Astronomers believe that the largest galaxies grow by attracting and consuming these smaller galaxies in a cosmic food web of sorts. For example, there are hints that the Andromeda Galaxy ate a dwarf galaxy in our neighborhood a few billion years ago.
But now researchers have found evidence that Andromeda actually had at least two major galactic feasts billions of years apart. The finding complicates Andromeda’s past, leaving astronomers searching for clues to its galaxy-gobbling growth.
The research was published Wednesday in the journal Nature.
Searching for Galaxy Remains
For decades, astronomers have mapped the outer regions of Andromeda and searched for clues to its past eating habits. Outside the dense, swirling disk of stars in the galaxy’s inner region there’s a large, more diffuse sphere of stars that scientists call the stellar halo. Astronomers have pointed powerful telescopes at these outer regions to map where the distant, faint stars lie. These detailed maps revealed dense streams of stars that stretch through the galaxy’s halo. Researchers already suspected they were the remains of dwarf galaxies that fell into Andromeda’s clutches and were torn apart by gravity.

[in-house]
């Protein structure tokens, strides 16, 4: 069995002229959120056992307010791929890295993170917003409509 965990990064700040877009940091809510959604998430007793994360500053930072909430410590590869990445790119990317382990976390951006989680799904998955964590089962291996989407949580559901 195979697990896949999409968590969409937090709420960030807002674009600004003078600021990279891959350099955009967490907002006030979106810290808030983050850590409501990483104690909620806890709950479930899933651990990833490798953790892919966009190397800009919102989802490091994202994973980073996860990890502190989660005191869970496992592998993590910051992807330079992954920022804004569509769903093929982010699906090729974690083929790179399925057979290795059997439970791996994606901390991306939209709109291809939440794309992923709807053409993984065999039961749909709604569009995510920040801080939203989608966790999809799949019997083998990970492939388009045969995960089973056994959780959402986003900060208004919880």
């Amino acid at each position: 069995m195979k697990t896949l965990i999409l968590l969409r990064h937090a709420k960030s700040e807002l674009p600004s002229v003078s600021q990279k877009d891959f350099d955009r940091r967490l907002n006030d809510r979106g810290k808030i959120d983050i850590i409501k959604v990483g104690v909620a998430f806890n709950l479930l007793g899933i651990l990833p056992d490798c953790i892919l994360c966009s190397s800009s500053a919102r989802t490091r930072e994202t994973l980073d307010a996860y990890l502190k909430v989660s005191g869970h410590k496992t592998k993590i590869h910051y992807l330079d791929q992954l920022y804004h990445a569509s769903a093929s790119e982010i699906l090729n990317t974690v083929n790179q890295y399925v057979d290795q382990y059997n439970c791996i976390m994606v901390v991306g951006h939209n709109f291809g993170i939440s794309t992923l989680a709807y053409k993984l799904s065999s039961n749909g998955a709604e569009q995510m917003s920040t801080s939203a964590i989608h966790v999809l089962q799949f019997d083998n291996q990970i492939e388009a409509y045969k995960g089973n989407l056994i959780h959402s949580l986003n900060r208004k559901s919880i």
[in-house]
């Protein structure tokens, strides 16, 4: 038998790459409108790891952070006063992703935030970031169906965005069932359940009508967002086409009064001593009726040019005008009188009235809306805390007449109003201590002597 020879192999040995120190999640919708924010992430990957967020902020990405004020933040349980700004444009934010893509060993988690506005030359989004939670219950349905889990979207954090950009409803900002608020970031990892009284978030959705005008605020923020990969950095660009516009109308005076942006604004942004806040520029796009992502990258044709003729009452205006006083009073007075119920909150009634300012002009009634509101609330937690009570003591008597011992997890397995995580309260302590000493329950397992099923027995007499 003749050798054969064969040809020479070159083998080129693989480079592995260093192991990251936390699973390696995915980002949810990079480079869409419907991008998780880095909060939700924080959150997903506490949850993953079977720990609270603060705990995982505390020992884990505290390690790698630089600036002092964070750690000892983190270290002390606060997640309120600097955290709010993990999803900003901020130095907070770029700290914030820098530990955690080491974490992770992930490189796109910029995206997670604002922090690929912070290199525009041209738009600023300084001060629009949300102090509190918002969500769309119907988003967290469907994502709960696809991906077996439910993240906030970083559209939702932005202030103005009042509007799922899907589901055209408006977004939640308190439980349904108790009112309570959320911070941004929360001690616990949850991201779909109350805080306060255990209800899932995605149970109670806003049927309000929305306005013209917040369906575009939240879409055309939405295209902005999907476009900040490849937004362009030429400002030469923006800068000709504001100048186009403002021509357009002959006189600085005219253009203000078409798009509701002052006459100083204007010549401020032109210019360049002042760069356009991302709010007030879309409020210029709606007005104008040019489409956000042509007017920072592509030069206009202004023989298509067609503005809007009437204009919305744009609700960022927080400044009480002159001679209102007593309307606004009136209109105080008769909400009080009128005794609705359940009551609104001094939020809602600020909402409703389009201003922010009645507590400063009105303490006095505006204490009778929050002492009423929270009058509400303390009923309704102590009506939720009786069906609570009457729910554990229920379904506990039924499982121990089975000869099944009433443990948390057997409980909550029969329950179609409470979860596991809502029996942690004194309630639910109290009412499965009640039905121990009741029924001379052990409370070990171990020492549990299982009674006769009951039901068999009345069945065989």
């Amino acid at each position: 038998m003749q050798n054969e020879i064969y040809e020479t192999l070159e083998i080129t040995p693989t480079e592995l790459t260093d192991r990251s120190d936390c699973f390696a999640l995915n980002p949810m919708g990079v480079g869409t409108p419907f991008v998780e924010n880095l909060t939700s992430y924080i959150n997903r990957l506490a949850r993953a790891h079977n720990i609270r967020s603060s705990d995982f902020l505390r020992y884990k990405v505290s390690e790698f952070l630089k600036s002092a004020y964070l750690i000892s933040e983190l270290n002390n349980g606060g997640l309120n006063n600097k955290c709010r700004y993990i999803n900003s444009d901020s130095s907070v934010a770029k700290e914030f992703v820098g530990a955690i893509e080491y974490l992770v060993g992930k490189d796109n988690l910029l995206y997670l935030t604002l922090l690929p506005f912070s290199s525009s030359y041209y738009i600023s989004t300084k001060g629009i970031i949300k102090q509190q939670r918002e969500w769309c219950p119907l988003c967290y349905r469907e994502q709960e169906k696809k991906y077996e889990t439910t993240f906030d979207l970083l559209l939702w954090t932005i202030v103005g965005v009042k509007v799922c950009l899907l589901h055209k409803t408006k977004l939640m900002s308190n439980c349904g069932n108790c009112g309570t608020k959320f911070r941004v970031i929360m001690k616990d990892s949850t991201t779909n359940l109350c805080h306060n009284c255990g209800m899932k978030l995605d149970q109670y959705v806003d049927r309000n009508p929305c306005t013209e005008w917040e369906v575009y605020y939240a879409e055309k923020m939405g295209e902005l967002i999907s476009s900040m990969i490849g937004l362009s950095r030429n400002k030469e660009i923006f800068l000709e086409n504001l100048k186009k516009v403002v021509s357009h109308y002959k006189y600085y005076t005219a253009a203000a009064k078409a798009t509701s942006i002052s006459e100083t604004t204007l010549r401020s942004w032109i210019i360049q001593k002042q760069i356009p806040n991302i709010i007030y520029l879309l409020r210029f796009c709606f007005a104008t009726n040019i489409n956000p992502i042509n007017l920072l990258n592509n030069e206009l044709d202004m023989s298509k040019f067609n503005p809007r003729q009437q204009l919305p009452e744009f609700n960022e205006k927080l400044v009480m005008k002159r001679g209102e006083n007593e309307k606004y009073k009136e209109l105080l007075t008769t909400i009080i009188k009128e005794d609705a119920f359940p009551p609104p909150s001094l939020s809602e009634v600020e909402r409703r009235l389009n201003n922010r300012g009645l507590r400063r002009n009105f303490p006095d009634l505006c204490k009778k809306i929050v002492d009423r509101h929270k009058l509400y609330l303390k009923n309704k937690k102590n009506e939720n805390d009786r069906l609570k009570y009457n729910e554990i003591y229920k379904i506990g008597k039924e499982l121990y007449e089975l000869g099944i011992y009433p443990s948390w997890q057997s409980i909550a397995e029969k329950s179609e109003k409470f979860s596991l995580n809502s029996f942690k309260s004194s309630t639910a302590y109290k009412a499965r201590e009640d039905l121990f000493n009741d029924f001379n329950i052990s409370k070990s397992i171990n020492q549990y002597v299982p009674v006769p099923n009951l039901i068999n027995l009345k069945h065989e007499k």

That prompted a team of researchers from more than half a dozen countries to probe even further. They wanted to see if the motions of dense, spherical clumps of stars called globular clusters in Andromeda’s halo could reveal their past. When Andromeda shreds a dwarf galaxy, the globular clusters stay intact because its stars are bound so tightly together. So, studying the motions of these clusters tells us how past dwarf galaxies might have been moving if they hadn’t been torn apart by Andromeda.
The team found that many of the halo’s globular clusters were in the streams left by shredded dwarf galaxies. And because these clusters all have similar orbits around the galaxy’s center, the researchers say they were likely swallowed into Andromeda from roughly the same direction. That feast probably happened a couple of billion years ago, the team suspects.
But the researchers also found something else: Numerous globular clusters with orbits different from those found in the streams. It’s a sign that Andromeda swallowed up other dwarf galaxies in the past as well. This episode of galactic gorging probably happened billions of years before the other one, the researchers say.
What’s left is to figure out how these separate sessions of galaxy gobbling could have happened, says study author and University of Sydney astronomer Geraint Lewis. Eventually, they’d also like to do similar studies on the Milky Way to untangle its history, too.
The ultimate goal, Lewis says, is to build a cohesive story of how the Milky Way and Andromeda galaxies grew over time.